If you’re still looking for evidence that LGBT people have much in common with other marginalized groups, here’s some: American Muslims are reporting widespread housing discrimination — something that many LGBT Americans have encountered as well.
Some recent examples show Muslim house-hunters being harassed for their religious identity — and a lesbian couple being rejected by a landlady because of their “unique relationship.”
Two brothers who run a real estate company, Fernando and Carlos Herboso, told The Washington Post a story of the showing a home to a Muslim couple — a U.S. military veteran and his wife —in Frederick, Md., only to find bigotry in the neighborhood. There was a clubhouse with a pool and party room for use by all those living in the area, and the couple decided to see it after looking at the home.
But a woman at the pool objected loudly to the wife’s head covering, known as a hijab. “We don’t want Muslims in our clubhouse,” she shouted. “Take off that robe over your head!”
The clubhouse manager apologized profusely and told the couple the woman was not representative of the community. But the husband and wife told the agents this was a common experience for them, and they’re still looking for a home to buy in Frederick.
Fernando Herboso, a native of Bolivia who says he’s been subjected to bigoted comments about his heritage since speaking out against anti-Muslim prejudice, told the Post of another encounter in Maryland. He was showing a home to a Muslim family who were dressed in traditional clothing, and their young daughter needed to use a bathroom. The water was off at the house he had shown them, so he asked a neighbor who was out in her yard if they might use her bathroom. The neighbor “wordlessly turned her back to him, went inside her house and — click — locked the door,” the Post reports.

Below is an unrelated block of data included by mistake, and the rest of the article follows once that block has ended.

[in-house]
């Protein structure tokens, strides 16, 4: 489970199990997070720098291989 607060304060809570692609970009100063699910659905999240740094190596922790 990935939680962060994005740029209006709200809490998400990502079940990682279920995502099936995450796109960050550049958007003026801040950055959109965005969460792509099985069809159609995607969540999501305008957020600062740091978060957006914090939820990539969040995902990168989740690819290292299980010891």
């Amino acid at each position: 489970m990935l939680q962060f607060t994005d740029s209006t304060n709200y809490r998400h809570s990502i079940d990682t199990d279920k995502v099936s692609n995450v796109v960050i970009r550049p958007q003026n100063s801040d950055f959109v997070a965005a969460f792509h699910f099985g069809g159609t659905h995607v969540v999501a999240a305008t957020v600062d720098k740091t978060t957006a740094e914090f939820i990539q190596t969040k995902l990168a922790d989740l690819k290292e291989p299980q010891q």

Not being able to buy a home in a nice suburban neighborhood may be the least of what Muslims are facing in the U.S. — the FBI reports that the rate of reported anti-Muslim hate crimes has tripled in the wake of last year’s terrorist attacks in Paris and Donald Trump’s call for barring Muslims from entering the U.S.
But housing discrimination, like hate crimes, is something LGBT Americans can relate to. In 18 states prohibiting housing discrimination based on sexual orientation and gender identity, LGBT people filed complaints at the same rate as people of color and women, according to a study released in February by the Williams Institute, an LGBT-oriented research group at the University of California, Los Angeles, School of Law.
Of course, in many states LGBT people can’t file complaints because there’s no law prohibiting such discrimination. In addition to the states included in the Williams Institute study, there are only four others that have such laws, for a total of 22. Numerous cities and counties ban anti-LGBT housing discrimination, but there is no federal law banning it — something that would be rectified by passage of the Equality Act, currently pending in Congress. The federal Fair Housing Act does not include sexual orientation or gender identity, but it can be used to address anti-LGBT discrimination if it is based on nonconformity to gender stereotypes, because it prohibits sex discrimination.
And a federal lawsuit out of Colorado is citing that provision of the Fair Housing Act, and it is likely the first one to do so. In Gold Hill, Colo., lesbian couple Tonya and Rachel Smith — one woman is cisgender, the other transgender — last year attempted to rent a house for themselves and their children, only to be turned away because of their “unique relationship.”
The couple told the Washington Blade that the home’s owner, Deepika Avanti, was originally willing to rent to them but changed her mind after they met in person. “Your unique relationship would become the town focus, in small towns everyone talks and gossips, all of us would be the most popular subject of town, in this way I could not be a low profile,” Avanti wrote in an email to the couple, according to their lawsuit, handled by Lambda Legal.
Colorado prohibits anti-LGBT discrimination in housing, and the women cite that law as well as the federal Fair Housing Act in the suit, filed in U.S. District Court in January. The case is pending.